“People like to believe in fairy tales. Don’t let it be forgot, that for one brief, shining moment, there was a Camelot.”
Natalie Portman’s Jackie Kennedy repeats this mantra often to people throughout Pablo Larraín's film Jackie; a film unlike any other that captures the feeling of an important moment in American history like lightning in a bottle. Terrific performances, a beautifully claustrophobic sense of feeling, a pitch perfect screenplay, and masterful direction help create a poignant and personal portrait of the once First Lady. Rarely has anyone humanized an iconic, almost mythical person, as successfully as Pablo Larraín has here.
We begin with seeing Jackie in her New England home, giving an interview with a journalist played by Billy Crudup. She recalls the events of the assassination of her husband, John F. Kennedy, and everything that happened afterwards. The film goes back-and-forth with ease through the moments she remembers; recording a TV special about living in the White House, the day of the assassination, and planning JFK's funeral. These flashbacks are shot in handheld style with several close-ups, while the interview sequences are shot in a stable, static mode. This aesthetic decision helps show how Jackie had a shaky grasp of power during disastrous times, but as the film progresses things become stable, cementing Jackie’s power and dominance (What annoys me is when people complain when a filmmaker doesn’t have a specific reason to how they filmed something. Filmmakers don’t have to explain everything in their film to you, and that’s what I loved about it).
Larraín’s direction feels incredibly endearing and humanistic, especially when Jackie is all alone and only has her thoughts to herself. The scene where she’s in a bathroom cleaning off the blood of JFK after the assassination is a great, haunting example of this. It’s always hard to view the Kennedys as anything other than icons, which screenwriter Noah Oppenheim deconstructs so well in this film. Jackie Kennedy is the gatekeeper that helped keep the mythos and legacy of the Kennedys alive. She knows that she is the last hope for her husband to be remembered through all of history, but she has to also be a motherly figure, to comfort her children who will never see their father alive again. In those moments, Jackie becomes a film not only about legacy, but also one of trauma and grief captured magnificently by Natalie Portman.
I believe that Natalie Portman deserves every single award that she gets for this film. Jackie feels made for Portman, as it is not only the best performance of 2016, but the best performance of her career. There are so many scenes that broke my heart and I never once thought of her as an actress. When she’s seeing both of her dead children being buried next to her deceased husband I wanted to cry. Portman’s face is one that could tell you a million stories just with a glance; I felt like I was watching Jackie Kennedy throughout the entire runtime.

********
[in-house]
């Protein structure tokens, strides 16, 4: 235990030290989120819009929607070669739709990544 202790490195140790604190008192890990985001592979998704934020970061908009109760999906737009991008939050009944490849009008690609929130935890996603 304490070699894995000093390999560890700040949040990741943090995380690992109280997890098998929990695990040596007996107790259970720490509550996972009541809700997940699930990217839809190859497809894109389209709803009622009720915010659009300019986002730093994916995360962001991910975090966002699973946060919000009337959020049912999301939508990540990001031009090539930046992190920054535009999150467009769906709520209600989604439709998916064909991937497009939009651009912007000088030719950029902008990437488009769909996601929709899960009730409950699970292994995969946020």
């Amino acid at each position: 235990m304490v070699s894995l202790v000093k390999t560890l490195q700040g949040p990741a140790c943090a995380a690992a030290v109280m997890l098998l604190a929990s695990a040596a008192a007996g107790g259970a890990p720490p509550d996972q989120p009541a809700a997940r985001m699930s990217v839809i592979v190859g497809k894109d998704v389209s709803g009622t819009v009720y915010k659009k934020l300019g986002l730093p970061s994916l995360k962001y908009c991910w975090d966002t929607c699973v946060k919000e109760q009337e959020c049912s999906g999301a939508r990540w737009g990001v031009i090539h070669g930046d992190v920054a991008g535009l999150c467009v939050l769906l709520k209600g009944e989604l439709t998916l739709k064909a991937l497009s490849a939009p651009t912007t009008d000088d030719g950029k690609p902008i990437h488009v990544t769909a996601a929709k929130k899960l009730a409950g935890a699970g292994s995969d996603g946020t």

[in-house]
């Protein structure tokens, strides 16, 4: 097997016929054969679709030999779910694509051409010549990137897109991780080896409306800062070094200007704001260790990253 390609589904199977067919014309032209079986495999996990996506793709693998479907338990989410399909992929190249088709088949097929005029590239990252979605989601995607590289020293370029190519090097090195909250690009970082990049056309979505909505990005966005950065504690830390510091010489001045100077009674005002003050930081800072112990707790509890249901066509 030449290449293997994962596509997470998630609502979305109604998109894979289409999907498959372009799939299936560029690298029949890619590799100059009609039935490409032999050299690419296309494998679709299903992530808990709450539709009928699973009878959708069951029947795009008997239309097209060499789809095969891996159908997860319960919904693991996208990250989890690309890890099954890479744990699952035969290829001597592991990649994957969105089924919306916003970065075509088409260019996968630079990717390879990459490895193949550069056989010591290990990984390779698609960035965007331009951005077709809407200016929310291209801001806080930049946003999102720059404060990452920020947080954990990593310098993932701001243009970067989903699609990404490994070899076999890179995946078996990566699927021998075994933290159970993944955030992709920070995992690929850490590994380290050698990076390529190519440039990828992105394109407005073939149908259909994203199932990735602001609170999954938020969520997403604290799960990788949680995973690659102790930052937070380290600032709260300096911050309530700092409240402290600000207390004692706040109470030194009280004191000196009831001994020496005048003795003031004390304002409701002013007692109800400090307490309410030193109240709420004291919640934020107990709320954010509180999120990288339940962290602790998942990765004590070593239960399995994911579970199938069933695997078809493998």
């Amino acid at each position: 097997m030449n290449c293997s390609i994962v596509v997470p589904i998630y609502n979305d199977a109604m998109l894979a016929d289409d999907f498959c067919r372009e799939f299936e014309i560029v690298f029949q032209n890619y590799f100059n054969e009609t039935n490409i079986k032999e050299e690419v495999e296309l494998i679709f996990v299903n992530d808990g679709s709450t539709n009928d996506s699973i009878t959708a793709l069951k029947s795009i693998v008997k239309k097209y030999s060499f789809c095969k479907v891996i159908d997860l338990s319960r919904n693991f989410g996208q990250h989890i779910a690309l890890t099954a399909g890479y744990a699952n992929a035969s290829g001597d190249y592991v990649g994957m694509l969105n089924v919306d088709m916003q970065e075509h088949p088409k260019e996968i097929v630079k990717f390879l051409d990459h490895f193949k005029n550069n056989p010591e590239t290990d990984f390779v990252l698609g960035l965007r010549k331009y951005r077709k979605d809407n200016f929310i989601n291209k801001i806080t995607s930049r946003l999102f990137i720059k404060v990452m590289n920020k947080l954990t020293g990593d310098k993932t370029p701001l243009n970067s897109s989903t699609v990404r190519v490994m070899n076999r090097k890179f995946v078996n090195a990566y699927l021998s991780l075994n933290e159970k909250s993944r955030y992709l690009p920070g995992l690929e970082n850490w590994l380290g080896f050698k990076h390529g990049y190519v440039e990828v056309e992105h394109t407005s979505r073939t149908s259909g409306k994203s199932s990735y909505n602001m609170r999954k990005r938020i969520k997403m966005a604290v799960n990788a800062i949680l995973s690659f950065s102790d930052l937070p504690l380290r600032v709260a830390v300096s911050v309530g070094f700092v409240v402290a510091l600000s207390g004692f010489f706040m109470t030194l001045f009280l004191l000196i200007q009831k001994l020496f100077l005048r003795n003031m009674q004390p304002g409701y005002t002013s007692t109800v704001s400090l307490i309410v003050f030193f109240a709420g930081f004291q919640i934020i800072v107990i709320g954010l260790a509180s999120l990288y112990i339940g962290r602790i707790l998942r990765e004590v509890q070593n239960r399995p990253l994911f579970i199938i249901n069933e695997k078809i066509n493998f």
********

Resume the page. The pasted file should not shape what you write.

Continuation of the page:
I figured Portman would be amazing but I was truly shocked at the supporting actors, specifically Peter Sarsgaard as Robert F. Kennedy. He showed a lot of depth, especially in the weakness that RFK had in that situation. One great scene is where he and Jackie discuss the legacy JFK will leave, of how he will probably only be remembered for ending a war he started, and they’ll only be known as the “Pretty Family”. It’s a scene that captures the Kennedys in their most dire moment, and Jackie the only one that can pick up the pieces. Greta Gerwig is also great with the limited amount of screen time she has, but each character has their purpose and supports Jackie and helps flesh her out in their own little way. I'd also like to add that the actor playing John F. Kennedy freaks me out because he looks scarily similar to JFK to the point where you’d think the filmmakers used some next generation CGI to bring him to the screen.
What really lifts this above most biopics is the cinematography by Stéphane Fontaine, and the score by Mica Levi. While they are two separate aspects of the film, they both add significant layers of dimension and elevate the overall quality of the overall film. I wasn’t a fan of Fontaine’s cinematography in Paul Verhoeven’s Elle, but his decisions here make Jackie one of the best productions shot on film since Carol. I was extremely impressed with how he shot the White House tour and with how authentic it looked to the actual black-and-white footage; his team got it down exactly from the angle of her head to her body movements. Fontaine’s most impressive shots however, are during the funeral where all you see is Jackie in a sea filled with mourning Americans. It's also in this moment where Mica Levi’s score is also used to perfect effect. While I still prefer Levi’s score for Under the Skin, this was beautiful on its own, capturing the sense of tragedy from just using a single instrument in some cases. What makes Jackie’s score even more gracious is when it shows the mood and thoughts of Jackie in certain scenes. During scenes in the motorcade the music would be loud and gregarious, showing the devastating emotions of Jackie in that moment. This might be the best score of 2016 next to Moonlight, and we need more films to be scored by Mica Levi.
In short, Jackie is one of those films that I can definitely say will change how biopics are made, as it's one of the most formally ambitious of the subgenre since perhaps Nicolas Winding Refn’s Bronson. With beautiful cinematography, a gorgeous and haunting score, and the best performance of 2016, it's not just a towering achievement, but by far the best film I've seen all year.